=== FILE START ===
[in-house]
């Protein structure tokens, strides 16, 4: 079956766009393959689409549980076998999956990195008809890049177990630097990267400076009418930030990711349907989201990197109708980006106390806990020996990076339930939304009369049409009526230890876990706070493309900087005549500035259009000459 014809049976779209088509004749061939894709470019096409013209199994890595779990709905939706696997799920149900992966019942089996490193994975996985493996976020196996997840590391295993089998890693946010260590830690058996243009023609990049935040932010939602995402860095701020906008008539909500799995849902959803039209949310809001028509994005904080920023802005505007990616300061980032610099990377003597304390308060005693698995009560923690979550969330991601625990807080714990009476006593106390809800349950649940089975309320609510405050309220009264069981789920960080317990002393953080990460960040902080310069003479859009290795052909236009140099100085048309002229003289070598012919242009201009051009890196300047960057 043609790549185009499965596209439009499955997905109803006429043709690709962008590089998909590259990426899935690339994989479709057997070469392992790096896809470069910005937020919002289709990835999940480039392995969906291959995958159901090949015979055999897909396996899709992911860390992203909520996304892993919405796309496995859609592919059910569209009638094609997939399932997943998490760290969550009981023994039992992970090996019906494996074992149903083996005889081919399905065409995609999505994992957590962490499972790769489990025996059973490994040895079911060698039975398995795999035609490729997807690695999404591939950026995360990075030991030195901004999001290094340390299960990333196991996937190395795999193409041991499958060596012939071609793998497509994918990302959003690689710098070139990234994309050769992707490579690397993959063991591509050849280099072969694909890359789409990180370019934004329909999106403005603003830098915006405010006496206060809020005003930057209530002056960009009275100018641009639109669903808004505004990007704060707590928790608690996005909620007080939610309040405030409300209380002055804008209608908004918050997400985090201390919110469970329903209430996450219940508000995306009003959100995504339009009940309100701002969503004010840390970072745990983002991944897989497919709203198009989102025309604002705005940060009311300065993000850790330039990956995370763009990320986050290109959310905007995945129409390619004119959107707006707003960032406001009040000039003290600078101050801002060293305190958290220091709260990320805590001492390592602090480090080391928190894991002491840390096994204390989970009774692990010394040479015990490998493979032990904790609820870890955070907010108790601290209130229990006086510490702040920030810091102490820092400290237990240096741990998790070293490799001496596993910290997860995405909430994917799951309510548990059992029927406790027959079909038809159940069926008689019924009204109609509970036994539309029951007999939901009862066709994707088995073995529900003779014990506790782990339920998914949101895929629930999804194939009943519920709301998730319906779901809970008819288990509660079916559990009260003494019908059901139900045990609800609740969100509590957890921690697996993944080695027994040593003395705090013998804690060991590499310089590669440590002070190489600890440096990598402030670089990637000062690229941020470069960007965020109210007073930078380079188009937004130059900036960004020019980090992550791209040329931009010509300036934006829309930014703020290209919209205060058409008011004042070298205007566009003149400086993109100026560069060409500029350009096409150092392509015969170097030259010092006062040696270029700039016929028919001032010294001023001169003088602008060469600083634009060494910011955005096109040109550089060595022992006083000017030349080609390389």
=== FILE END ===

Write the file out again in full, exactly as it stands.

[in-house]
């Protein structure tokens, strides 16, 4: 079956766009393959689409549980076998999956990195008809890049177990630097990267400076009418930030990711349907989201990197109708980006106390806990020996990076339930939304009369049409009526230890876990706070493309900087005549500035259009000459 014809049976779209088509004749061939894709470019096409013209199994890595779990709905939706696997799920149900992966019942089996490193994975996985493996976020196996997840590391295993089998890693946010260590830690058996243009023609990049935040932010939602995402860095701020906008008539909500799995849902959803039209949310809001028509994005904080920023802005505007990616300061980032610099990377003597304390308060005693698995009560923690979550969330991601625990807080714990009476006593106390809800349950649940089975309320609510405050309220009264069981789920960080317990002393953080990460960040902080310069003479859009290795052909236009140099100085048309002229003289070598012919242009201009051009890196300047960057 043609790549185009499965596209439009499955997905109803006429043709690709962008590089998909590259990426899935690339994989479709057997070469392992790096896809470069910005937020919002289709990835999940480039392995969906291959995958159901090949015979055999897909396996899709992911860390992203909520996304892993919405796309496995859609592919059910569209009638094609997939399932997943998490760290969550009981023994039992992970090996019906494996074992149903083996005889081919399905065409995609999505994992957590962490499972790769489990025996059973490994040895079911060698039975398995795999035609490729997807690695999404591939950026995360990075030991030195901004999001290094340390299960990333196991996937190395795999193409041991499958060596012939071609793998497509994918990302959003690689710098070139990234994309050769992707490579690397993959063991591509050849280099072969694909890359789409990180370019934004329909999106403005603003830098915006405010006496206060809020005003930057209530002056960009009275100018641009639109669903808004505004990007704060707590928790608690996005909620007080939610309040405030409300209380002055804008209608908004918050997400985090201390919110469970329903209430996450219940508000995306009003959100995504339009009940309100701002969503004010840390970072745990983002991944897989497919709203198009989102025309604002705005940060009311300065993000850790330039990956995370763009990320986050290109959310905007995945129409390619004119959107707006707003960032406001009040000039003290600078101050801002060293305190958290220091709260990320805590001492390592602090480090080391928190894991002491840390096994204390989970009774692990010394040479015990490998493979032990904790609820870890955070907010108790601290209130229990006086510490702040920030810091102490820092400290237990240096741990998790070293490799001496596993910290997860995405909430994917799951309510548990059992029927406790027959079909038809159940069926008689019924009204109609509970036994539309029951007999939901009862066709994707088995073995529900003779014990506790782990339920998914949101895929629930999804194939009943519920709301998730319906779901809970008819288990509660079916559990009260003494019908059901139900045990609800609740969100509590957890921690697996993944080695027994040593003395705090013998804690060991590499310089590669440590002070190489600890440096990598402030670089990637000062690229941020470069960007965020109210007073930078380079188009937004130059900036960004020019980090992550791209040329931009010509300036934006829309930014703020290209919209205060058409008011004042070298205007566009003149400086993109100026560069060409500029350009096409150092392509015969170097030259010092006062040696270029700039016929028919001032010294001023001169003088602008060469600083634009060494910011955005096109040109550089060595022992006083000017030349080609390389």